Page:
Quite A Fruitful Discussion Blog #3

Going into the Foreign Policy Presentation, I knew that it was open ended, and I knew that I could do almost anything regarding foreign policy. Business has a large role in relations, and especially big business when they involve production overseas. There is a lot to be said regarding factories overseas, or purchasing resources from overseas, but most importantly farm work in 3rd-world countries. Many large fruit companies hire workers overseas because the rules aren’t as strict, and in some cases a large corporation can have significantly more power than a government. Because of how fast business is growing, I knew that United Fruit Company’s banana production expanding overseas had a lot to be said.


In the 1930s, United Fruit Company (now known as Chiquita) started to have banana plantations in Latin America. This really benefitted the US (greater revenue and more freedom), but really hurt Guatemala’s economy. Many of the Guatemalan residents blame United Fruit Company for the corruption. A Latin-American author, Marquez, said “Look at the mess that we have gotten ourselves into just because we invited a group of Gringos” in his novel 100 Years of Solitude.


Arevalo, the dictator at the time, responded by trying to restore the land for the Mayans (native people to the land). He attempted to redistribute the land that United Fruit Company owned and compensate them. However, United Fruit Company never stopped growing– they secretly bought out small farms in Guatemala in order to continue the cheap labor practices. The Guatemalan government stood no chance of being able to compete with United Fruit Company.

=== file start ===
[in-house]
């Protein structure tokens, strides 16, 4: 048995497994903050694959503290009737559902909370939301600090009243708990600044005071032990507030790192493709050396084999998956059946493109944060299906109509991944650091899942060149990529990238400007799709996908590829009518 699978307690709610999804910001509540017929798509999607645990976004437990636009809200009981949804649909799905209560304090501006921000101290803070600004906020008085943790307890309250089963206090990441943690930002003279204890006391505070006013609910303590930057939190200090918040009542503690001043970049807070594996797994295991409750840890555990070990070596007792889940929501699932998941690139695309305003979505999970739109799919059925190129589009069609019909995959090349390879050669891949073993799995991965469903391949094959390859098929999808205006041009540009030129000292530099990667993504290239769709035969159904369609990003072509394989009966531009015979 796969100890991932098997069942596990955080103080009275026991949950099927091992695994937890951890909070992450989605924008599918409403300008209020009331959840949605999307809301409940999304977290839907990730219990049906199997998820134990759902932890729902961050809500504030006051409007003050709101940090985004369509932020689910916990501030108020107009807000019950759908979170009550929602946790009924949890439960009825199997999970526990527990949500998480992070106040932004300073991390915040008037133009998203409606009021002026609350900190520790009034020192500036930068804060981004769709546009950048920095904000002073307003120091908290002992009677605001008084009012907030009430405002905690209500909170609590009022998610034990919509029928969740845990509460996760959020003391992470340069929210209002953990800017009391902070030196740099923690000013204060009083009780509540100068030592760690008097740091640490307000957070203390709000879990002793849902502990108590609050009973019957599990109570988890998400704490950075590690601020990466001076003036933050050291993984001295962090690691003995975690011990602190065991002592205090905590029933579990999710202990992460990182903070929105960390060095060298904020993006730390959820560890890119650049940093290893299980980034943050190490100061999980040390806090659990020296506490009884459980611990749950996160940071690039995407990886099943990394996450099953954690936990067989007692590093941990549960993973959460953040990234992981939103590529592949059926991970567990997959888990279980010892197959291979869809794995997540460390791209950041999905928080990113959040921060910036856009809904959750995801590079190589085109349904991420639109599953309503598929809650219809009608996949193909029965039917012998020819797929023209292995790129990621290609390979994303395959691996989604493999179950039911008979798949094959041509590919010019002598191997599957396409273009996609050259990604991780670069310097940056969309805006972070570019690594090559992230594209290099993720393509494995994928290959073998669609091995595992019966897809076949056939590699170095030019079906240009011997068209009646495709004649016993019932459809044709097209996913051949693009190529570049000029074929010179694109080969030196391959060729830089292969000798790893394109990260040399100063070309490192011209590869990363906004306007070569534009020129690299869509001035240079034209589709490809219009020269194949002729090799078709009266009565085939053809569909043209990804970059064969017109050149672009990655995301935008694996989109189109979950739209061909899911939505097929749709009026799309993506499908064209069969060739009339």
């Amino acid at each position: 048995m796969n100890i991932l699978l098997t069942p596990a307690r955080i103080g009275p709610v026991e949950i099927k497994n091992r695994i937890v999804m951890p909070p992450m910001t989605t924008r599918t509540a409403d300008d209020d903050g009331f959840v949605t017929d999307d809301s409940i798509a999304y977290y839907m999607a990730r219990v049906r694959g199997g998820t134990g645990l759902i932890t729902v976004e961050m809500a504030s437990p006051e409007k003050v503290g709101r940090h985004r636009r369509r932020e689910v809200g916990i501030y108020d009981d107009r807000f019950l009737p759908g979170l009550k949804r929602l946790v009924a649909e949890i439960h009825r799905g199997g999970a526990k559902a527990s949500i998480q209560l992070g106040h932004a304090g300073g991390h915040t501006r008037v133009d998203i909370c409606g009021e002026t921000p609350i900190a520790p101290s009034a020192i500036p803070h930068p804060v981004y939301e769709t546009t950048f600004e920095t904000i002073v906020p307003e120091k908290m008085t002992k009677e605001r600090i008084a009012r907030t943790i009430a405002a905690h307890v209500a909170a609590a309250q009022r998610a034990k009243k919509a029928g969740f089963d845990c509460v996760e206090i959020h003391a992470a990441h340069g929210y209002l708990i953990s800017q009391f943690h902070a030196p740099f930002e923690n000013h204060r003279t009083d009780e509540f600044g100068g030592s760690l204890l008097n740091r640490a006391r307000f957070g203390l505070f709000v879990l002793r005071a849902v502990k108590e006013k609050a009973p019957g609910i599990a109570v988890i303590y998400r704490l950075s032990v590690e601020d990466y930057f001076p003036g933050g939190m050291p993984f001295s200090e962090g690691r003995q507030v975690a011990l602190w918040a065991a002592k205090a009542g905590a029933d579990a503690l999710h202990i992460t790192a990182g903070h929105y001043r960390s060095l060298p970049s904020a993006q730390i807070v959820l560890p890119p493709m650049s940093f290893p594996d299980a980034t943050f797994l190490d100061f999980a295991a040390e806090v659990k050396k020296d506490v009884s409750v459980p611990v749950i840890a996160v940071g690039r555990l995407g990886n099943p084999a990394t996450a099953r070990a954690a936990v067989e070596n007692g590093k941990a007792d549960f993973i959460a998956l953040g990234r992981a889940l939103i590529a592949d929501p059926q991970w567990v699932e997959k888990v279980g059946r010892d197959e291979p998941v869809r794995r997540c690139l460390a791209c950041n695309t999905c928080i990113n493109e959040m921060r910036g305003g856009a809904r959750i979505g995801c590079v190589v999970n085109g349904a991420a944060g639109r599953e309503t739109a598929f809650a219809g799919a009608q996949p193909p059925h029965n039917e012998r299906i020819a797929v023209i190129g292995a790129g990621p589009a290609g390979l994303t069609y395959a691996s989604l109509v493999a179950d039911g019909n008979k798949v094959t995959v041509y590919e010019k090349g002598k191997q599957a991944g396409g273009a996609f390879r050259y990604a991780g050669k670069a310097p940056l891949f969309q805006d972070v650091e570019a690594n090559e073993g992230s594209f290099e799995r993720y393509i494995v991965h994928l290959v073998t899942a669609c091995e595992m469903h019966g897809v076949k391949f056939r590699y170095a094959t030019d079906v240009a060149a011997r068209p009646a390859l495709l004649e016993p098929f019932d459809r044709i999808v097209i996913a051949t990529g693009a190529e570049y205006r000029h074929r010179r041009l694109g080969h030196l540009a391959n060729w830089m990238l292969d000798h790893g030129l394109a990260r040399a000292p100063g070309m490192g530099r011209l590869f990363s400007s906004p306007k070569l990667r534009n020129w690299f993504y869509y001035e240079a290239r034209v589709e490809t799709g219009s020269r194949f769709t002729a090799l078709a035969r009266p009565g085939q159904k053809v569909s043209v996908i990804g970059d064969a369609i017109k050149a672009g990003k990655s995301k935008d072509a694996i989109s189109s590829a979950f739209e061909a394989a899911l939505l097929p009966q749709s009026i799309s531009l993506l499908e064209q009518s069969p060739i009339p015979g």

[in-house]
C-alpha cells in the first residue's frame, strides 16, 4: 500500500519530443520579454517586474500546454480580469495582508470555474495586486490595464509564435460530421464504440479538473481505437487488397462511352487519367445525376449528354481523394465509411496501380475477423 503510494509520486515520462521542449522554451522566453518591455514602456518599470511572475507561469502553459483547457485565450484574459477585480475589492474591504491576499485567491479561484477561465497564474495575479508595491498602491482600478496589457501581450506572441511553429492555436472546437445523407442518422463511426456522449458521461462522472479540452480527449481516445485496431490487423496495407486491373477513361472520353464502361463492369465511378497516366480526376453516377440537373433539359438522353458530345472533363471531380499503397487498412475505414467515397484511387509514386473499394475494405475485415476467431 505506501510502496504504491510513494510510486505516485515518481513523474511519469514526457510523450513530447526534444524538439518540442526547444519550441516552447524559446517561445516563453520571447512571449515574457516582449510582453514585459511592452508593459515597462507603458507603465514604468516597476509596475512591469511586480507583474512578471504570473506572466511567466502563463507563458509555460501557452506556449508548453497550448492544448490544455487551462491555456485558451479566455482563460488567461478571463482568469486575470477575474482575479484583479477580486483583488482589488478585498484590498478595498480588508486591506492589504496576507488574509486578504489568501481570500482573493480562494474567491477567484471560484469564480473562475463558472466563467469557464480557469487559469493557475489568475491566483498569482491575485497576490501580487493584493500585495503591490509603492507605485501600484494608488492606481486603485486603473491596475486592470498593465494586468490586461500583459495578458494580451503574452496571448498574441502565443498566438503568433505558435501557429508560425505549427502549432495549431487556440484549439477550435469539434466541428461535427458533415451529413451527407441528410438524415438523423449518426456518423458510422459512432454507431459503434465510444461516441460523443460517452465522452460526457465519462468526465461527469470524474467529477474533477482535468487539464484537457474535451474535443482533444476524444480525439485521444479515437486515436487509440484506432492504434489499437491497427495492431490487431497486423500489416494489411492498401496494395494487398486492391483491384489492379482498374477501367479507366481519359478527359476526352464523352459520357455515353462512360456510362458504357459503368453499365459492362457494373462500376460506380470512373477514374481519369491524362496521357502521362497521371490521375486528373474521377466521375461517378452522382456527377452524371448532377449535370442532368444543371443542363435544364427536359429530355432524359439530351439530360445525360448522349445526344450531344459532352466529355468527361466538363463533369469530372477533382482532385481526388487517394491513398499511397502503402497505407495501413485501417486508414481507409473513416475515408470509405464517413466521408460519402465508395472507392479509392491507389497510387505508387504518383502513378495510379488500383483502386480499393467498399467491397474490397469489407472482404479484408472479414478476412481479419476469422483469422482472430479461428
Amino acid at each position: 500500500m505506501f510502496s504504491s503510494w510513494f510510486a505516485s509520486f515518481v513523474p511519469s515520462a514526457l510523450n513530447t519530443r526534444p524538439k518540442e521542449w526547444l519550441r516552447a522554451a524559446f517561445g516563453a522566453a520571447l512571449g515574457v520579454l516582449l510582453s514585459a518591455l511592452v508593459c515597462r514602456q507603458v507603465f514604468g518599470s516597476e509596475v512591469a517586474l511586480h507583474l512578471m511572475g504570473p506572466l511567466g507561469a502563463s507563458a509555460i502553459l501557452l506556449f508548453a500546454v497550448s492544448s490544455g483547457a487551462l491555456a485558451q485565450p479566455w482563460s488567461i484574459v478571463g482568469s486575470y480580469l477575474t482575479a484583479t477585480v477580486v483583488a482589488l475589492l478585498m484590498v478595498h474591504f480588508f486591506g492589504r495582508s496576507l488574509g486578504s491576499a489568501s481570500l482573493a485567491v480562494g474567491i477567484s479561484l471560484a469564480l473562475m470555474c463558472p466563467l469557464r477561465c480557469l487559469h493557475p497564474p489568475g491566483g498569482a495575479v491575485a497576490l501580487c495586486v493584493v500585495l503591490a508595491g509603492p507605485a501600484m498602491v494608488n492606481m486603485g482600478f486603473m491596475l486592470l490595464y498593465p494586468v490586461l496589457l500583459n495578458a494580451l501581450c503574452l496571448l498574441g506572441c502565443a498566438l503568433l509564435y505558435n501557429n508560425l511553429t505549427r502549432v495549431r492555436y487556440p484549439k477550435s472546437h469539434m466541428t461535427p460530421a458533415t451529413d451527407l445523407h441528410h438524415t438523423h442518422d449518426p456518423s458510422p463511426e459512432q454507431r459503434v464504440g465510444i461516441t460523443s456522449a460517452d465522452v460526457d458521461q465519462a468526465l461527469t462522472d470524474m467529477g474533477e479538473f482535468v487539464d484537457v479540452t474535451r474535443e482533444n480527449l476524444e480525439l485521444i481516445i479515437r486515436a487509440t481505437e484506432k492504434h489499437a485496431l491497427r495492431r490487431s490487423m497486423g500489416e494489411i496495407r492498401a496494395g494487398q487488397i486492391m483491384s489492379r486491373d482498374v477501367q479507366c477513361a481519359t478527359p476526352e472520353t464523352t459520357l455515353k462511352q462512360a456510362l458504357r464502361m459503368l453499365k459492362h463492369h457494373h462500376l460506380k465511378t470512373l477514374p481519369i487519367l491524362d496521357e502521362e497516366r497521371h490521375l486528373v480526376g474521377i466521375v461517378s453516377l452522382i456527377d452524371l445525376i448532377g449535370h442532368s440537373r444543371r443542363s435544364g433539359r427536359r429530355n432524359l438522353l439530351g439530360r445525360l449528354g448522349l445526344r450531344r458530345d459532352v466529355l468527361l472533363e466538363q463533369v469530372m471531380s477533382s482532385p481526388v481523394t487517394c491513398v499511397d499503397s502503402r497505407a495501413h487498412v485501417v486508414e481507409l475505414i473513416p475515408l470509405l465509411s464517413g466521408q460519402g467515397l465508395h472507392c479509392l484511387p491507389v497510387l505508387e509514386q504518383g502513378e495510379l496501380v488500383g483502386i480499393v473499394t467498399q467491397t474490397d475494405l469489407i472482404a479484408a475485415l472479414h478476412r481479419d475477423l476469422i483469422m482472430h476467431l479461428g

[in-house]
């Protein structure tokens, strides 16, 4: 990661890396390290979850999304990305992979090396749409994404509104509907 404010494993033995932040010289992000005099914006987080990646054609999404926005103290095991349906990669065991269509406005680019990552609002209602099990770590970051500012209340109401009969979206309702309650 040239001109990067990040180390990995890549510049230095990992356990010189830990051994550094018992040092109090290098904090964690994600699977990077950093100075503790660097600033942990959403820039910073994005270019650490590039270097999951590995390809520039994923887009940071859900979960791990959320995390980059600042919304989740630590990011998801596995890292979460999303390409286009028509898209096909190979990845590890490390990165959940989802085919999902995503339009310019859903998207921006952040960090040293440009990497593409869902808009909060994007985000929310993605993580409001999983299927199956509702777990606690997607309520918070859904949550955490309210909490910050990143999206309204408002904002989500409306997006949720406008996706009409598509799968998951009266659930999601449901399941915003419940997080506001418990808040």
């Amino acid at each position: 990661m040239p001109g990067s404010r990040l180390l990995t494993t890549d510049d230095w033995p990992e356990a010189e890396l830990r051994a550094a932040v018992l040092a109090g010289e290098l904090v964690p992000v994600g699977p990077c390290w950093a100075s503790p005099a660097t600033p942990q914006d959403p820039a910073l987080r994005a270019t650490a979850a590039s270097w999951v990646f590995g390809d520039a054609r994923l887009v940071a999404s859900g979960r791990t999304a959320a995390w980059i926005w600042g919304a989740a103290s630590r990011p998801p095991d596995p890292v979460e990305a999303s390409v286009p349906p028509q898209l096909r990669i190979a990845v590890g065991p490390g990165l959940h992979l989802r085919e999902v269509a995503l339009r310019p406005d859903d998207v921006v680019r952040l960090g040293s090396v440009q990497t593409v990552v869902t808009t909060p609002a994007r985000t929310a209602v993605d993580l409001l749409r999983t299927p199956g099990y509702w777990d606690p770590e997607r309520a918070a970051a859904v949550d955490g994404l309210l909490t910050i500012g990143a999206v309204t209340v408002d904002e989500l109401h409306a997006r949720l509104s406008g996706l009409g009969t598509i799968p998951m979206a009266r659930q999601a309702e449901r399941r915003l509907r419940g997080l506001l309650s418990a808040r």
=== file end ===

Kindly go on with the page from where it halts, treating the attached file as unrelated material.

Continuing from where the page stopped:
When I was doing research, I learned that government in third world countries is quite corrupt, and not just weak. The government had significantly less control than American business owners on Latin American soil. Focusing on United Fruit Company’s story, I learned that it is quite a dishonest company, and can control through money and manipulation. United Fruit Company’s voicemail system was hacked, and this revealed many of their largest secrets: problems regarding labor, pollution, cocaine, and other laws.There were 7 ships that were able to smuggle $33 million worth of cocaine. Eli Black, a shareholder of United Fruit Company, bribed the Honduran military and economic minister with $1.25 million to lower the export tax on bananas.


Bishop Gumbleton responded to this outrage by telling people not to accept donations from anything that had to do with United Fruit Company. He did not describe the money as generous donations, but instead- money earned off of the backs of peasants. United Fruit Company responded that they are simply trying to improve the ways of life in 3rd-world countries like Guatemala.
United Fruit Company’s story is one that is completely irreversible, and in my opinion, it is a story with a bad outcome. Guatemala has become reliant on United Fruit Company’s employment, and the farmers will never be able to support themselves. United Fruit Company is a perfect example of one of the many big businesses that is more powerful than a government. This kind of transition supports wealthy people in order to make them more wealthy, but it is more impossible for poor laborers to rise up.